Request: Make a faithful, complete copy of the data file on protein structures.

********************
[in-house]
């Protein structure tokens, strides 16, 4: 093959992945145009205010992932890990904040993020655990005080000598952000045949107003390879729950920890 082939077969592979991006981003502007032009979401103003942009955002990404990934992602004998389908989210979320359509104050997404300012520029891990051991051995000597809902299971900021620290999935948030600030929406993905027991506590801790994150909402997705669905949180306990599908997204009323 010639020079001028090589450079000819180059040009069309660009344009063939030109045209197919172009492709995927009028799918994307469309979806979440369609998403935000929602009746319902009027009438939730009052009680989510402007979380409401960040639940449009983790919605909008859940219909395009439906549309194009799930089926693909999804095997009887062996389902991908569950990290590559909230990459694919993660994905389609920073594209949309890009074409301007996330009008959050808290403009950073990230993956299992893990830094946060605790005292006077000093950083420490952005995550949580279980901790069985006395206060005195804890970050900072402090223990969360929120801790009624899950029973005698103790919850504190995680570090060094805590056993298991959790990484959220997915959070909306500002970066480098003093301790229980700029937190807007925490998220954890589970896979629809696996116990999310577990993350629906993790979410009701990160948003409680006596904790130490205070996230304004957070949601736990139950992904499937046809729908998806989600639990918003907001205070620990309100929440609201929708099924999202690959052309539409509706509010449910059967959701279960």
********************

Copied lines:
[in-house]
């Protein structure tokens, strides 16, 4: 093959992945145009205010992932890990904040993020655990005080000598952000045949107003390879729950920890 082939077969592979991006981003502007032009979401103003942009955002990404990934992602004998389908989210979320359509104050997404300012520029891990051991051995000597809902299971900021620290999935948030600030929406993905027991506590801790994150909402997705669905949180306990599908997204009323 010639020079001028090589450079000819180059040009069309660009344009063939030109045209197919172009492709995927009028799918994307469309979806979440369609998403935000929602009746319902009027009438939730009052009680989510402007979380409401960040639940449009983790919605909008859940219909395009439906549309194009799930089926693909999804095997009887062996389902991908569950990290590559909230990459694919993660994905389609920073594209949309890009074409301007996330009008959050808290403009950073990230993956299992893990830094946060605790005292006077000093950083420490952005995550949580279980901790069985006395206060005195804890970050900072402090223990969360929120801790009624899950029973005698103790919850504190995680570090060094805590056993298991959790990484959220997915959070909306500002970066480098003093301790229980700029937190807007925490998220954890589970896979629809696996116990999310577990993350629906993790979410009701990160948003409680006596904790130490205070996230304004957070949601736990139950992904499937046809729908998806989600639990918003907001205070620990309100929440609201929708099924999202690959052309539409509706509010449910059967959701279960």